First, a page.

Fresh lemon juice: Make sure you use freshly squeezed lemon juice, not bottled lemon juice, for the perfect drink. The flavor difference is substantially better with fresh juice.
Prepare the Simple Syrup
Step 1: To make the raspberry syrup, we add the berries, white sugar and water to a small saucepan and bring the mixture to a boil. Once it boils and the sugar dissolves, we crush the berries, let the mixture steep and then strain the syrup (photos 1-3).
Just like that, our homemade syrup is ready for cocktail making.
Shake the Drink
Step 1: We start our drink by adding the raspberry purée, Chambord, raspberry vodka, lemon juice and raspberry simple syrup with a handful of ice cubes to a cocktail shaker (photo 4).
Step 2: For our next step, we seal the cocktail shaker top and give it a vigorous, good shake (photo 5). I find 15-30 seconds works perfectly.
Step 3: With our drink properly shaken, we strain it into a chilled martini glass (photo 6).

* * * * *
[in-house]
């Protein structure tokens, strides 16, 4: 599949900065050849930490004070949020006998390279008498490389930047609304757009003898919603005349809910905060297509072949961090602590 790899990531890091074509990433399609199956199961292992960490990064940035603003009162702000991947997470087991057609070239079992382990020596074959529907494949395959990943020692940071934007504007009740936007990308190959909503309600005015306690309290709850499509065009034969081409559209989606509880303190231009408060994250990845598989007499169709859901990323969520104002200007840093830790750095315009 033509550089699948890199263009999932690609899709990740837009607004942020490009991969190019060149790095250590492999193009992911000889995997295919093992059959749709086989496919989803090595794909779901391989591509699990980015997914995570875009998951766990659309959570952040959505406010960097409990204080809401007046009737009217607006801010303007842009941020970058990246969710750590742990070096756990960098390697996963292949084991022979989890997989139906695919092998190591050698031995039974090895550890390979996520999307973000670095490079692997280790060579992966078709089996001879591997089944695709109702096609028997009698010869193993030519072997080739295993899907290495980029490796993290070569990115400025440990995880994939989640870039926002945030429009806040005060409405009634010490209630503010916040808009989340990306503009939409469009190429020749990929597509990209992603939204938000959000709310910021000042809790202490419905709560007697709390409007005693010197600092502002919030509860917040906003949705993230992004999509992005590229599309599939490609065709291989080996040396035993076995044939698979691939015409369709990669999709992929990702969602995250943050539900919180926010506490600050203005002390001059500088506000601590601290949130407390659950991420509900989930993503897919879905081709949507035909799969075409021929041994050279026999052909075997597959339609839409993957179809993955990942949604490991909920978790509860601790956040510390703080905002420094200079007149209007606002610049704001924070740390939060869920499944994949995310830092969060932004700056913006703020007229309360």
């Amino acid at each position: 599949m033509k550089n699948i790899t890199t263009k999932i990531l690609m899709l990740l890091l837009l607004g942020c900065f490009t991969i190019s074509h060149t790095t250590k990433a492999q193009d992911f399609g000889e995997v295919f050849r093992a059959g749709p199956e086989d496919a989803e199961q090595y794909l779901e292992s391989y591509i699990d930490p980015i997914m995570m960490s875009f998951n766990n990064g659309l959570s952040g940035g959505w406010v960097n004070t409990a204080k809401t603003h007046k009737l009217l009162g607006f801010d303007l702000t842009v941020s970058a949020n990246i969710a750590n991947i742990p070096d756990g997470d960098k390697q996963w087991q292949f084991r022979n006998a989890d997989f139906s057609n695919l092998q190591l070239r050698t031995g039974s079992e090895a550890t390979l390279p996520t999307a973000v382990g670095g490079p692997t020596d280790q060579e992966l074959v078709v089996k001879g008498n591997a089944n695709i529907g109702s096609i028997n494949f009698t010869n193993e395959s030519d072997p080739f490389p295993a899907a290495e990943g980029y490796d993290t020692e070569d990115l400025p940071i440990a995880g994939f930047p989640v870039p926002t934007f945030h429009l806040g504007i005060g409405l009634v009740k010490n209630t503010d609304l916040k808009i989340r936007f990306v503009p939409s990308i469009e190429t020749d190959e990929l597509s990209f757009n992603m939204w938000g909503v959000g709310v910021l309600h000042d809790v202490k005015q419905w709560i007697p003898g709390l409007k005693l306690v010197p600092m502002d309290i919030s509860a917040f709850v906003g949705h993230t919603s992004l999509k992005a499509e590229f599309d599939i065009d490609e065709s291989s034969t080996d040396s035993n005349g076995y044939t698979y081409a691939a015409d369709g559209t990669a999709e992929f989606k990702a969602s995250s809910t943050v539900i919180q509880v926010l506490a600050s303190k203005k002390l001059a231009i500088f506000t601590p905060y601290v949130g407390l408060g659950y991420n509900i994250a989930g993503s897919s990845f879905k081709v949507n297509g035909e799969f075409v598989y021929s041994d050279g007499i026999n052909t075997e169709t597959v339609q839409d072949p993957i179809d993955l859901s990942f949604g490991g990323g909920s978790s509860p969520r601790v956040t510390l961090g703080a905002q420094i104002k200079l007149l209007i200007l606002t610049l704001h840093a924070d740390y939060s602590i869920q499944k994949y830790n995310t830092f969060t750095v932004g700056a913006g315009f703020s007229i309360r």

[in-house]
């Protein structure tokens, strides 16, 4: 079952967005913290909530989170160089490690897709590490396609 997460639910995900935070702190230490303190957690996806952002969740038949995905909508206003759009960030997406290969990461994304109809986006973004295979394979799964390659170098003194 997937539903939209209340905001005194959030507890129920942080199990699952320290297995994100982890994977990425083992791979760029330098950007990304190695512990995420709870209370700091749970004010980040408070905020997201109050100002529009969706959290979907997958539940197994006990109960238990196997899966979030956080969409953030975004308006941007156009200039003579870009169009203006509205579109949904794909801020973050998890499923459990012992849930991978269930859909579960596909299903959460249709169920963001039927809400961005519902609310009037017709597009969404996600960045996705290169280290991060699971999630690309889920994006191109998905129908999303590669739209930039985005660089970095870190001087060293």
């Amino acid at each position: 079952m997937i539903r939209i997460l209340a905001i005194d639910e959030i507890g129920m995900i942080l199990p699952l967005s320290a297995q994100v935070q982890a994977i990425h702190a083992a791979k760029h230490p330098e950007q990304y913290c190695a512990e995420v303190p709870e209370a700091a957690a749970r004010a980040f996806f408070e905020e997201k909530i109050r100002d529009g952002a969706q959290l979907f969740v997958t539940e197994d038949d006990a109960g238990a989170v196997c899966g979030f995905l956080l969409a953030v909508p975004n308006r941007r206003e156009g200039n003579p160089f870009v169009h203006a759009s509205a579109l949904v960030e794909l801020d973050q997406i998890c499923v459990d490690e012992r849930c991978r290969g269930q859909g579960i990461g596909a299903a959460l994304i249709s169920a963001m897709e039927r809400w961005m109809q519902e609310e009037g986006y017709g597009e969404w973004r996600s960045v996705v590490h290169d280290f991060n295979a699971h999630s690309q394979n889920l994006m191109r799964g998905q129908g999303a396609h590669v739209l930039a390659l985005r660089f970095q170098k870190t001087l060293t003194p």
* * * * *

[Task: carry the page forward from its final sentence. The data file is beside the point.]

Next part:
Step 4: Of course, it’d be a shame to let that pretty drink go ungarnished, so we add a few fresh raspberries and a lemon twist on the rim of the glass to make a lovely presentation (photo 7).
Grab yourself a comfortable seat on the patio, take a sip of that oh-so-fresh raspberry martini and enjoy this nice summer day.
How to Prepare a Pitcher
Now let’s walk you through how to make a pitcher of raspberry martinis for easy entertaining.
- Stir together the ingredients in a pitcher for your number of servings, cover with plastic wrap and refrigerate for up to a day.
- When it’s serving time, stir the contents of the pitcher well.
- Pour 6 ½ ounces per drink into a cocktail shaker and shake as originally directed. This amount comes to just over ¾ cup per drink.